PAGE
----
Automobile Repair/Honda/Civic/Oil Change

Filter accessEdit

On the 1992-1995 Honda Civic with the D16 engine, the oil filter is located on the back side of the engine, beneath the intake manifold, making access difficult from above. The best method is to use a "cup type" oil filter wrench which fits the flutes on the end of the filter, an extension of appropriate length, and a ratchet handle; this assembly is wormed down through the very narrow space between intake manifold and firewall and onto the filter. The job can be complicated somewhat if an oil filter which has a different size than the stock Honda filter has been installed, as is the case with some of the national oil-change chains; and/or if the filter refuses to be removed, either because of overtightening when installed, too long a time lapse since installation, or, sometimes, use of oil leak sealant additives, which can cause the rubber seal on the filter to adhere tightly to the block the same way they cause rubber gaskets to seal more tightly.

The B16 engine, however, which was an option in some del Sols of this vintage and is a popular engine swap into other Civic models, offers significantly more space between the intake manifold and the firewall, easing the job of filter replacement from above.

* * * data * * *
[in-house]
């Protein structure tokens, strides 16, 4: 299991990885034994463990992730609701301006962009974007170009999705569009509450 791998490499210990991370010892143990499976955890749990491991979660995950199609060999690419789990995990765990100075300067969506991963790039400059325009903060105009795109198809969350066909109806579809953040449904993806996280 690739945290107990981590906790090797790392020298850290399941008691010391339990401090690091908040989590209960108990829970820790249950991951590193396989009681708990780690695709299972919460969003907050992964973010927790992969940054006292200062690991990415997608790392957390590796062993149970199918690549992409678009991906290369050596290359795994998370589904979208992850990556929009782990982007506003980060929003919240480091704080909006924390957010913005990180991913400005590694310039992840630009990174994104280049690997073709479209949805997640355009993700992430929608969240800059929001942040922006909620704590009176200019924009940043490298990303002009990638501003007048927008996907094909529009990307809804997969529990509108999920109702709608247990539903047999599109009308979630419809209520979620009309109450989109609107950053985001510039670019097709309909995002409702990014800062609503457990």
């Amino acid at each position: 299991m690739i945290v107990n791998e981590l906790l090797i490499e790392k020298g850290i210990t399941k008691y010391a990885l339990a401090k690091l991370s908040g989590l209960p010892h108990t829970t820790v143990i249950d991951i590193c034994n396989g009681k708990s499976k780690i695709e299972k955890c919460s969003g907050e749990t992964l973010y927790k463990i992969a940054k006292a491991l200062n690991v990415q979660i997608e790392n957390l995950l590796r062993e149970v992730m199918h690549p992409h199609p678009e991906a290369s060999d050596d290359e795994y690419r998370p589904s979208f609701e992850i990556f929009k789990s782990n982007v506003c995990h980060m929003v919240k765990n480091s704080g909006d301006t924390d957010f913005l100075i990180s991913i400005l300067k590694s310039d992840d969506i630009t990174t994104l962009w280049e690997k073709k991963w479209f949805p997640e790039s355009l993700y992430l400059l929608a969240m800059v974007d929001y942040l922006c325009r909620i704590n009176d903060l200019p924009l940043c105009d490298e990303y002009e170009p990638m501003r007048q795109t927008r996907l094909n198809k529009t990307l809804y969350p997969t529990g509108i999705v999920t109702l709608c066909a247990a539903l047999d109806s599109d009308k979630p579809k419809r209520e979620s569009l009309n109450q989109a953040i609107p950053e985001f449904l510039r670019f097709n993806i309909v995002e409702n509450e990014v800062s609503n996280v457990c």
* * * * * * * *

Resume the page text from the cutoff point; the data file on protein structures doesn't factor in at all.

Oil drain plugEdit

The oil drain plug can be a source of problems. The stock plug uses an aluminum crush washer to seal against leaks, which must be torqued fairly tightly (the same system is used on the manual transmission fill and drain plugs). Contrary to occasional practice, the washer should never be reused except as a temporary measure in an emergency, as it then requires even more torque to properly seal. Given the relatively high torque needed to properly seal the plug, it is not unusual for the plug to be overtightened and the threads stripped; luckily, it is usually the plug which is damaged and can be replaced, rather than the more complex process of fixing damaged threads in the oil pan.

Some enterprising mechanics substitute a nylon washer,as is sometimes found on other cars, rather than the aluminum washer; the torque required for proper sealing is greatly lessened, but the nylon has a tendency to soften when hot and creep out from under the plug, so that leaks develop over time, particularly in warmer temperatures. The Valvoline national oil-change chain offers a replacement plug with an integrated O-ring (often prominently displayed for sale in the office of the facility, given the well known problem of stripping of Honda oil plugs) which requires much less torque and can be reused several times; after a few reuses, however, the O-ring can become worn and damaged and the plug must be replaced. The danger of stripping of the threads is greatly reduced, however.

One possible solution is to install one of the oil drain valves, available either from Fumoto or Fram. These take the place of the stock drain plug, by threading into the oil pan, and utilize a valve which is turned by hand to drain the engine oil. While tapping the drain hole and installing a larger plug, or installing a self-tapping plug are acceptable, they are not the recommended solution, as these types of plugs tend develop leaks over a short period of time. Also, the metal shavings created by the tap may become suspended in the remaining oil, causing premature engine wear. The proper repair, if the threads for the drain plug in the oil pan become stripped, is to replace the engine oil pan altogether.